Asterisk denotes entries on real places.
Battersby-on-the-Hill. Small English farming village that is based on Butler’s own childhood home at Langar Rectory near Nottingham. Dominated by a large hilltop rectory, this clergyman’s abode appears to be a cherished stronghold of Victorian family values, but it is here that Ernest is subjected to incidents in which his natural trust and affection is betrayed by his father, the rector Theobald Pontifex, and his slavishly devoted wife Christina. For Ernest, the rectory, which appears idyllic, is in reality the venue where his complacent, self-congratulatory parents subject him to relentless abuse. Battersby-on-the-Hill’s name suggests the psychological and physical battering Ernest must endure at the hands of his parents.
Roughborough Grammar School. School that Ernest attends. Typical of the exclusive British public schools of its day and based on the Shrewsbury School, which Butler attended as a child, this school is presided over by Dr. Skinner, a character modeled on the headmaster who succeeded Butler’s own grandfather. Seemingly a figure of unassailable moral rectitude, Dr. Skinner is portrayed as foolish, pedantic, and self-deluding. At Roughborough, whose name, like that of Ernest’s home, is apt, Ernest struggles against an impervious educational system that seems to exist solely to dog him with demerits. His only safe haven is his kind Aunt Alethea, who has moved to the area to make his life bearable.
Emmanuel College. Fictionalized college of Cambridge University. Cambridge has an Emmanuel College, but Butler based this setting on St. John’s College, Cambridge, which he attended himself. This setting is distinctive in that it is one of the few places in which Ernest finds himself truly happy. Cambridge University, located in the south of England and long renowned as one of the finest universities in England, is presented as a venue in which personal development and intellectual freedom are valued far more than in the rest of Victorian England. It is here, however, that Ernest comes under the baleful influence of his classmate Pryer, who persuades him to invest money unwisely in a venture called the College of Spiritual Pathology. It is at Cambridge that Ernest also becomes fervently religious and is ordained as a minister.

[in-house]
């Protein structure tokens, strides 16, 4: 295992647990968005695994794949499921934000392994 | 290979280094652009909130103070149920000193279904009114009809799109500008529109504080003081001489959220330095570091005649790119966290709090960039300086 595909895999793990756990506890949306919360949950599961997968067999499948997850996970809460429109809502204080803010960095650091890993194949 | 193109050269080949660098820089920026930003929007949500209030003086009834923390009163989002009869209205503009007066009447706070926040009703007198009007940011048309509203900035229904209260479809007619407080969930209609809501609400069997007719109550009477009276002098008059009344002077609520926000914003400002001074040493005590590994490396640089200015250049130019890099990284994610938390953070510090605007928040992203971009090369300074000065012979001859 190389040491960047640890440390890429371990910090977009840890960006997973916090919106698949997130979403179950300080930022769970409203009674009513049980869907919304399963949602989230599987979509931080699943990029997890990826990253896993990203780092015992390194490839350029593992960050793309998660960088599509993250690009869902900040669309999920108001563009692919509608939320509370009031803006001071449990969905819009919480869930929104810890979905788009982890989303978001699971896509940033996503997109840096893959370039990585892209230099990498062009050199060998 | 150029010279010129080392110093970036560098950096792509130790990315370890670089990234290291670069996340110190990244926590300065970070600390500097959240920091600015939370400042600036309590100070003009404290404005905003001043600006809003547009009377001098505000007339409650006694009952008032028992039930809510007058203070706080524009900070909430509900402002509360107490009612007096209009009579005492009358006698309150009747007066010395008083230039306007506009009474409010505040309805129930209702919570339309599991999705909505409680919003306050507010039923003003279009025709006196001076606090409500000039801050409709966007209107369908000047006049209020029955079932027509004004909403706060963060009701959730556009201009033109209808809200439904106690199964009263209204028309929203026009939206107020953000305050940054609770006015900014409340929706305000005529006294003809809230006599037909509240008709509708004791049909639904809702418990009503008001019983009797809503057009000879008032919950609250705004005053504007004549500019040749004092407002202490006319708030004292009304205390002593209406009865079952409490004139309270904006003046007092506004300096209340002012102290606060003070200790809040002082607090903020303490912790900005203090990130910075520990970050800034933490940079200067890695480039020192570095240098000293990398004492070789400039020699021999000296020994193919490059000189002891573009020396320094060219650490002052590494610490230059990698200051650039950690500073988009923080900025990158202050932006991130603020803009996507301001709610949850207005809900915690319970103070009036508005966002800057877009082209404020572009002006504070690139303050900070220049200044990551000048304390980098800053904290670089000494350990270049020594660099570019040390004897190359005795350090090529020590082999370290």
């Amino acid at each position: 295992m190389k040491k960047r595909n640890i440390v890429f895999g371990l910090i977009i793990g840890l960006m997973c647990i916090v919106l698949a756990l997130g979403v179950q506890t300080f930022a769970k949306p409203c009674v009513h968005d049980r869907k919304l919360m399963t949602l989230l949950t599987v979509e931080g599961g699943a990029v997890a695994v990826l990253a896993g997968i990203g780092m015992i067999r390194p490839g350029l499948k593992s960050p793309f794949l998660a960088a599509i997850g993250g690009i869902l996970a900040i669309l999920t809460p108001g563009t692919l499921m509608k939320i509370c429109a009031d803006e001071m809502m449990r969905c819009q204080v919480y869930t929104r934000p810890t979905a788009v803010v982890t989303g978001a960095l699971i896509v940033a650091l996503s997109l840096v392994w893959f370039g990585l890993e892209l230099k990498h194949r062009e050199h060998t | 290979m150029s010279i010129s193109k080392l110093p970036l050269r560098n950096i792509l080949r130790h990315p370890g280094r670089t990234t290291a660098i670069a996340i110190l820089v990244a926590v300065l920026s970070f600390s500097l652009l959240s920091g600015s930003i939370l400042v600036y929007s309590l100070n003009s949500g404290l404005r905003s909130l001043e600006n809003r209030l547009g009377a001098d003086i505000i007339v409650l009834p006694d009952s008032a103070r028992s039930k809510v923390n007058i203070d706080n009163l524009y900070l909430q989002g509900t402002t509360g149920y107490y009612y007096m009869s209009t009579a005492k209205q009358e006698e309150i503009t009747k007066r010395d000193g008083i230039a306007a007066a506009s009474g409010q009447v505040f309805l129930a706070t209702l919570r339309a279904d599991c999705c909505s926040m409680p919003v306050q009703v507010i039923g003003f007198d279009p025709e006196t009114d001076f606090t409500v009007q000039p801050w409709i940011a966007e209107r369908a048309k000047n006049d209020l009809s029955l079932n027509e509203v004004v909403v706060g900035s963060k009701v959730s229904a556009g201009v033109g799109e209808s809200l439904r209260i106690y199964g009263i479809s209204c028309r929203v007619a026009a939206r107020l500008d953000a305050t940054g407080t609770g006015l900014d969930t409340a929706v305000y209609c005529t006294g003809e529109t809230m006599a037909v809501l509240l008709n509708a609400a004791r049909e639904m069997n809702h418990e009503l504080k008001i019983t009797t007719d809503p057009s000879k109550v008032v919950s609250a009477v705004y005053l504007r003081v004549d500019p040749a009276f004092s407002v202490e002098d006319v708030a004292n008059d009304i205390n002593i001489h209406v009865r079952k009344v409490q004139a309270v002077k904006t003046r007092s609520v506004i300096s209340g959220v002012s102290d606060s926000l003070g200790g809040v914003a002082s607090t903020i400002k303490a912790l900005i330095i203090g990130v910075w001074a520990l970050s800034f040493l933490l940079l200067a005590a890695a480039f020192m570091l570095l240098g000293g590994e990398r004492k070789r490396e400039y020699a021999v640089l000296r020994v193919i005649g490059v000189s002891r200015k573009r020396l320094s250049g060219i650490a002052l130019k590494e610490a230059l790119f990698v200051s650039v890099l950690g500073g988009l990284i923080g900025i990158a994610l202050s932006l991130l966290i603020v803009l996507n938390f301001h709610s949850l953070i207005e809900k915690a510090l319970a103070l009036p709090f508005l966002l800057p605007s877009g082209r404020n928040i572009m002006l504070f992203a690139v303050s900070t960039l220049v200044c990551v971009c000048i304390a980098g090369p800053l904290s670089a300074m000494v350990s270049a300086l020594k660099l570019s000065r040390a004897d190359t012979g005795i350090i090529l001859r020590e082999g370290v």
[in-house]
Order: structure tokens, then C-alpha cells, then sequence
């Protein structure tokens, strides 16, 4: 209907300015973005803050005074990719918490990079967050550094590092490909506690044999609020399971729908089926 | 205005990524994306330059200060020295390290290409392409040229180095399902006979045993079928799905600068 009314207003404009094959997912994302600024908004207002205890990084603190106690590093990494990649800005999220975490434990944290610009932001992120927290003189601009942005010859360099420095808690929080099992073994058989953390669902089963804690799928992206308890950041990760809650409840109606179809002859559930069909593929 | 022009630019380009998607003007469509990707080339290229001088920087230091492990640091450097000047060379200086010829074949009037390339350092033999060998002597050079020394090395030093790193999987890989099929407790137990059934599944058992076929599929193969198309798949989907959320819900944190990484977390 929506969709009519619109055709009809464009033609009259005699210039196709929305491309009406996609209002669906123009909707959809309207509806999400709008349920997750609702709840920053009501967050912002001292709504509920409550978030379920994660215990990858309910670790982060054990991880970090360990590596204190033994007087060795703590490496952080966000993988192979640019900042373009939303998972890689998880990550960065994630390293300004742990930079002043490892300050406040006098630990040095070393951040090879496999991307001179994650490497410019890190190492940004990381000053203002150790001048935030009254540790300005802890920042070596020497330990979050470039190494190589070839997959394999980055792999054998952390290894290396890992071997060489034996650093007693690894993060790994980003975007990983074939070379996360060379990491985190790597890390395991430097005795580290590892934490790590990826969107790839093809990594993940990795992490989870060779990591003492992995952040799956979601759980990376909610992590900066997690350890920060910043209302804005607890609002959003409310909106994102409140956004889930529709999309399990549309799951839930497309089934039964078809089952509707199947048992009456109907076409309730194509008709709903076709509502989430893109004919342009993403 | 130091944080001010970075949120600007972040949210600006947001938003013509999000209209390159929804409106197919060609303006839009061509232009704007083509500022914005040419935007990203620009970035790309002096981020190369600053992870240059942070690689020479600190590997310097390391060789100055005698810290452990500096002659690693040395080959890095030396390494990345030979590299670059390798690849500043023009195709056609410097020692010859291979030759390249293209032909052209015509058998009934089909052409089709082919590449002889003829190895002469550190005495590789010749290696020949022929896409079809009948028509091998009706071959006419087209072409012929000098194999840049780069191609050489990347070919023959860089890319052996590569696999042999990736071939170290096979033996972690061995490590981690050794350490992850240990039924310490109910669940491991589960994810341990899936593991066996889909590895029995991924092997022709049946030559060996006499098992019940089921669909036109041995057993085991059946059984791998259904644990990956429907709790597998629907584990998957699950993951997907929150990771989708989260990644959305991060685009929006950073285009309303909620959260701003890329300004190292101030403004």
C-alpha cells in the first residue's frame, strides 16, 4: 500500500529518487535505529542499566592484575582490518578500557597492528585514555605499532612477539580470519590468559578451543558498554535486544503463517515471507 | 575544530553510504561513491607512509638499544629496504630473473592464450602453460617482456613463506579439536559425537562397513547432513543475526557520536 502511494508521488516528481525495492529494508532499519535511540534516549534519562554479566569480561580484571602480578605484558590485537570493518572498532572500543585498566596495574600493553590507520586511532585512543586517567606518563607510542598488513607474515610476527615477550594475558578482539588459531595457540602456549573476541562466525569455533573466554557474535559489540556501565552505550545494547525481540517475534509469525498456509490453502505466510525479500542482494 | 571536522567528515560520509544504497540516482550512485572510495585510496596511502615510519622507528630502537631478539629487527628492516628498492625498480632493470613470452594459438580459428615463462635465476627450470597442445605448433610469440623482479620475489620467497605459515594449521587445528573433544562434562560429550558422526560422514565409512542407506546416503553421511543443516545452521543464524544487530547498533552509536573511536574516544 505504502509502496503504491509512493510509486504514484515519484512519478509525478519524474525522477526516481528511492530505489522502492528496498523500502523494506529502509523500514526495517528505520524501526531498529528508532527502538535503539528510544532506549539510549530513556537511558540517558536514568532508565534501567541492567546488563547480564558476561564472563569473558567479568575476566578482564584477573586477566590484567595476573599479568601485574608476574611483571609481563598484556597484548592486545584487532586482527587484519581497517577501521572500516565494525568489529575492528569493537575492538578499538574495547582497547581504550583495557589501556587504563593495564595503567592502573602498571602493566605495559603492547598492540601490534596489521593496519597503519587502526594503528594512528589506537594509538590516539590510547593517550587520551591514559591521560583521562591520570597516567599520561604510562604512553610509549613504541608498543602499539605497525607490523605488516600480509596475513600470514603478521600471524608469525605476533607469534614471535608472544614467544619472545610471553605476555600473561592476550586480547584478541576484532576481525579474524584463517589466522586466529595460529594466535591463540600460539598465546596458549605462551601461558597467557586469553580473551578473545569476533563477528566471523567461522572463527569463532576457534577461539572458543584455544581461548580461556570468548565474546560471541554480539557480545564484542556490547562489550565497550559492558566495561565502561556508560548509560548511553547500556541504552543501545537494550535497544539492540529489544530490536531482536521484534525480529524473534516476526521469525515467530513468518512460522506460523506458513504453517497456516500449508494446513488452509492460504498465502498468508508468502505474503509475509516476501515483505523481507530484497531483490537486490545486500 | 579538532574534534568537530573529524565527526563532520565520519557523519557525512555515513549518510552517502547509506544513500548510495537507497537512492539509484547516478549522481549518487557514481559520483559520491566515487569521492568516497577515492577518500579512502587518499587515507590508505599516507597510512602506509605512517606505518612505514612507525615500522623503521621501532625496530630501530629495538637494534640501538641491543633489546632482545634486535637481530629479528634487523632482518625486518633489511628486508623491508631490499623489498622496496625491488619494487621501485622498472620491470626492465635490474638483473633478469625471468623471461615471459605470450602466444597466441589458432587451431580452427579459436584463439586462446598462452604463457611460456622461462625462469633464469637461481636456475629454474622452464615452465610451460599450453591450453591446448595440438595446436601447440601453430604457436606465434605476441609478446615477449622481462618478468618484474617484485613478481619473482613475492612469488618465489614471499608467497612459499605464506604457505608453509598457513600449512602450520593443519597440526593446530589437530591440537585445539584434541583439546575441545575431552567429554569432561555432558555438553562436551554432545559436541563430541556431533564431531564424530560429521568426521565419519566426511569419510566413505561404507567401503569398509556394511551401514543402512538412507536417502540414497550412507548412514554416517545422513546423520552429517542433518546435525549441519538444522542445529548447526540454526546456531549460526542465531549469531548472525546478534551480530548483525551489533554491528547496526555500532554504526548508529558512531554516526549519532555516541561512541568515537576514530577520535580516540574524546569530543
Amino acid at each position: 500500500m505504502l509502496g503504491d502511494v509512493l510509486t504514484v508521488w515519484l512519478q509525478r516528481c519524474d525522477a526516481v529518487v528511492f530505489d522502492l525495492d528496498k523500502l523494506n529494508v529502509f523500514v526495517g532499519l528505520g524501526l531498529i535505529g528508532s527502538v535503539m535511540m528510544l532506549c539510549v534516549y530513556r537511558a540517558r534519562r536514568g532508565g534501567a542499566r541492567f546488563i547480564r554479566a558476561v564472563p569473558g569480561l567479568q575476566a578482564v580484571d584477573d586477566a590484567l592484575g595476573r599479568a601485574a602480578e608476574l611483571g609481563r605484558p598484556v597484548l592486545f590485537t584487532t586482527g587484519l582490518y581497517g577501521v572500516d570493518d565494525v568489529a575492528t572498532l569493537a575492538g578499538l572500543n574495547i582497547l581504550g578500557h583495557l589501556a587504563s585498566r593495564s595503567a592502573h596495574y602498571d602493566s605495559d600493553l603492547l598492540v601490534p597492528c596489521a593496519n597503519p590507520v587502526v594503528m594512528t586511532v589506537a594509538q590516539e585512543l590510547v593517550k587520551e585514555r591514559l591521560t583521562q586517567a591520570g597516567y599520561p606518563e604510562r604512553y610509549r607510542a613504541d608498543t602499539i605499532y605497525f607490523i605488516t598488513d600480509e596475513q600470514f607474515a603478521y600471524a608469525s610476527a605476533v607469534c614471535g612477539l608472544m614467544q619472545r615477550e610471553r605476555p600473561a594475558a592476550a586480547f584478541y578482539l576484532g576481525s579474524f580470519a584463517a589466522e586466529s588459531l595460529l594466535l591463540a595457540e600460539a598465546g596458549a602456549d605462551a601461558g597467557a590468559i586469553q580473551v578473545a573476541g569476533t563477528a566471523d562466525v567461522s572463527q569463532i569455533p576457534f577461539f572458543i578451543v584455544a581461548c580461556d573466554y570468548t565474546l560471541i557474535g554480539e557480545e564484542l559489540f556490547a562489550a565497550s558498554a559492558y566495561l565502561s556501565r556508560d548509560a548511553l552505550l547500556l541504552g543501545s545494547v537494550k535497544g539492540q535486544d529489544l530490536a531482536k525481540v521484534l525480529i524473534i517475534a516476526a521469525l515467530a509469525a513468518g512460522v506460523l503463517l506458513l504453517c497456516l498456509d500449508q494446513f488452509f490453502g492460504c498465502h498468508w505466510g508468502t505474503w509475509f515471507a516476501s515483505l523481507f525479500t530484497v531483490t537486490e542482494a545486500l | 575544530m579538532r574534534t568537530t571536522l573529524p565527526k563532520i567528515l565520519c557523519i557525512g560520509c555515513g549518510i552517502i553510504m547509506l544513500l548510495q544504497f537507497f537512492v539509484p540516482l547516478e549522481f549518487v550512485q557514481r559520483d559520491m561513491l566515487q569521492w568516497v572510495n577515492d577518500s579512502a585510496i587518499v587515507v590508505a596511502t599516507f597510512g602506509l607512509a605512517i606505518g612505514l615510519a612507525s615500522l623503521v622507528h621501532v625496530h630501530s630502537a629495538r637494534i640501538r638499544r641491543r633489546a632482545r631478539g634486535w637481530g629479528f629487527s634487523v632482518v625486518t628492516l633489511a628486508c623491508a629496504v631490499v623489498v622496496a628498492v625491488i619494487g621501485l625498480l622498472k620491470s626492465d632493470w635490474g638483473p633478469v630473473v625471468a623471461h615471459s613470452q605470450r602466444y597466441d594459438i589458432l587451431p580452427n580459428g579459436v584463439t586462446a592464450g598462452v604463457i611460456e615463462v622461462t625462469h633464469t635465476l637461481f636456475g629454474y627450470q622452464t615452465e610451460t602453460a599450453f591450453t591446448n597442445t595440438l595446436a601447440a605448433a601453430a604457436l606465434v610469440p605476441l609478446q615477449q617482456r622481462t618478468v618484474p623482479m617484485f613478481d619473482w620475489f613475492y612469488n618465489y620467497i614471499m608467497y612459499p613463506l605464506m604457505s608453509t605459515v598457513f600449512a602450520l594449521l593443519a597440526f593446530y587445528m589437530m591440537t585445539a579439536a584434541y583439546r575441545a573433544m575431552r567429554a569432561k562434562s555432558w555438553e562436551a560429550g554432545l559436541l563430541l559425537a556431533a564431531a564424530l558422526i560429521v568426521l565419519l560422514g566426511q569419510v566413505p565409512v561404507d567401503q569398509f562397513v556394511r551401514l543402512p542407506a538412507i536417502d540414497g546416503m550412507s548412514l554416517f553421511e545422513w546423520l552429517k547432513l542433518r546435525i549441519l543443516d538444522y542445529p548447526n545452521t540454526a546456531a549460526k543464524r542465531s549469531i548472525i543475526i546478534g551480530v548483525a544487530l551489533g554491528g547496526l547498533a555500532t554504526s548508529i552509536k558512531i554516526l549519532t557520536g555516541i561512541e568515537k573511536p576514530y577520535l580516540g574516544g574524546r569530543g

Ashpit Place. Small working-class street in London near Drury Lane Theater. A more raffish, fictional version of Heddon Street, in which Butler actually lived during this time of his life, it is in a boardinghouse here, run by the colorful and eccentric Mrs. Jupp, that Ernest attempts to convert and minister to the poor. However, Ernest fails to do anyone in the area any good and instead undermines his own faith in his vocation. After mistaking a respectable boarder for a prostitute, Ernest is sentenced to six months in jail.
Coldbath Fields. Prison to which Ernest is sentenced to six months of hard labor. Here he loses his religion, realizes he is nothing but an insufferable prig, and begins to sense a great chasm opening up between his past and his future.
*Blackfriars Bridge Road. Street on the south side of the River Thames near the public house known as the “Elephant and Castle,” where Ernest and his wife, the former Pontifex housemaid Ellen, live above a shop where they sell old clothes and books. It is here that his two children are born and where his wife reverts to her old, alcoholic ways.
*The Temple. Set of courts and buildings in London by the Thames, with rooms originally intended for lawyers. Here Ernest finally lives as a contented bachelor and finds his true vocation writing iconoclastic books which question the conventional wisdom of the Victorian era.